San Francisco
June 12-16, 2017 Executive Sponsor
Katy Brown

Washington, DC
July 17-21, 2017 Executive Sponsor
Tara Bunch

Miami
July 31- August 4, 2017 Executive Sponsor
Tery Howard

New York City
August 21-25, 2017 Executive Sponsor
Elizabeth Byrnes


Our approach
Engage young women through hands-on instruction in science, technology, engineering, and math (STEM) while developing their leadership and communication skills. This program is open to qualified high school girls and boys.

In June 2016, 25 high school girls spent five days in San Francisco learning about computer science, Python programming, leadership skills, and the value of a professional network.


Hear about #CUgirlsinSTEM

“Columbia has put together an amazing curriculum.”

Katy Brown
Microsoft

Learn more about the Columbia Girls in STEM Initiative.
"We were able to produce a product and pitch it."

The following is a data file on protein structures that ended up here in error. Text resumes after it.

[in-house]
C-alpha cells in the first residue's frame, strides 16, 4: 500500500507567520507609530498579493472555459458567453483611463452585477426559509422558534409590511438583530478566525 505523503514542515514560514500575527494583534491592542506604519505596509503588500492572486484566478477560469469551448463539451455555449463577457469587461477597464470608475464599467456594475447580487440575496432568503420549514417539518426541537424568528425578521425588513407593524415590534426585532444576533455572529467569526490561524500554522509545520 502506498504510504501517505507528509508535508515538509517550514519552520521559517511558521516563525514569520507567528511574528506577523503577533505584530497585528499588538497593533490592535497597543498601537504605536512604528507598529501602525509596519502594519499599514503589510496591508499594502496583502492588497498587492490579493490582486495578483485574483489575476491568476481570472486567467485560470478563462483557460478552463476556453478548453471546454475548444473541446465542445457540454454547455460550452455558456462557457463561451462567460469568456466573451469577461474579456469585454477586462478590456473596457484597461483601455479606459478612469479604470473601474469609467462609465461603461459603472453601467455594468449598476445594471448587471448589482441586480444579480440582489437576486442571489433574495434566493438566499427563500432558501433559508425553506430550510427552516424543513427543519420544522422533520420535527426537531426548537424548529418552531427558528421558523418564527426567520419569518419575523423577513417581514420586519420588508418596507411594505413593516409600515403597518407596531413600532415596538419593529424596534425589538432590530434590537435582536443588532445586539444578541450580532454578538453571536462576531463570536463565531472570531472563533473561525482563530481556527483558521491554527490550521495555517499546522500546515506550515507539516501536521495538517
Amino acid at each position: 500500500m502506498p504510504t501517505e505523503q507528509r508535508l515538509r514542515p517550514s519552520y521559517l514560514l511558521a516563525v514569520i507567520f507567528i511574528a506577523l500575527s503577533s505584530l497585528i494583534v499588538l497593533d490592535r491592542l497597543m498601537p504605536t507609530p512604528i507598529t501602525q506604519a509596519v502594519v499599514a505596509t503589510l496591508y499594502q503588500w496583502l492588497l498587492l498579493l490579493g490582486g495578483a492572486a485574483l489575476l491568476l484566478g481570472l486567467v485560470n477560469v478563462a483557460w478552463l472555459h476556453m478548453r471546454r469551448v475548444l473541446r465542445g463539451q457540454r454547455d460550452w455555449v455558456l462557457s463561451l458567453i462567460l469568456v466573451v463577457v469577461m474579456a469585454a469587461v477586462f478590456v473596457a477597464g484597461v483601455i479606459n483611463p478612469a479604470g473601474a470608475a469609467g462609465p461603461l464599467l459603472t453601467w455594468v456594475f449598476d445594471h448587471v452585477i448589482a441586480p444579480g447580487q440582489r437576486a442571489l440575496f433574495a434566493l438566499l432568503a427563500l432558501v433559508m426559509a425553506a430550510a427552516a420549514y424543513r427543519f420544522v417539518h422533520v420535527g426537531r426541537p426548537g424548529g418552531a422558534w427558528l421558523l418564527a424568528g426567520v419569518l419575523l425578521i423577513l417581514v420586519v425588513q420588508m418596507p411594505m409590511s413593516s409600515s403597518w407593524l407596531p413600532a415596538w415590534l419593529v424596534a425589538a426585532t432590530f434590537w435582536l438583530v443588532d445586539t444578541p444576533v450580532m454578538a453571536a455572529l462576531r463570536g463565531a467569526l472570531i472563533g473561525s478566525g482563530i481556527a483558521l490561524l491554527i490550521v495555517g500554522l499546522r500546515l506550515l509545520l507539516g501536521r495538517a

Mariah B.

"Improving the access to and quality of STEM education for girls is the key to increasing equality and a competitive edge in one of the most important business sectors for the future."

Jason Wingard

Dean of the School of Professional Studies

EXECUTIVE SPONSORS

PARTICIPANT SPONSORS

LEADERSHIP SPONSORS

Curriculum Advisory Committee

chair

Sharyn O’Halloran, Ph.D.
George Blumenthal Professor of Political Economics;
Professor of International & Public Affairs;
SPS Chief Academic Officer

Rachel Austin, Ph.D.
Vagelos Professor of Chemistry

Rita Charon, M.D., Ph.D.
Professor of Clinical Medicine;
Director of Narrative Medicine M.S.

Jeanine D’Armiento, M.D., Ph.D.
Associate Professor of Medicine

Dana Pe’er, Ph.D.
Associate Professor of Biological Sciences

James Applegate, Ph.D.
Professor of Astronomy

CONTACT US

Email: girlsinstem@sps.columbia.edu

Phone: 212-854-9889

ABOUT THE INITIATIVE

Developed by Columbia University’s School of Professional Studies with support from corporate partners and community organizations, the Columbia Girls in STEM Initiative helps bridge the gender gap in science, technology, engineering, and math education. It prepares young women from underrepresented populations to enter college and the workplace with increased confidence and capability.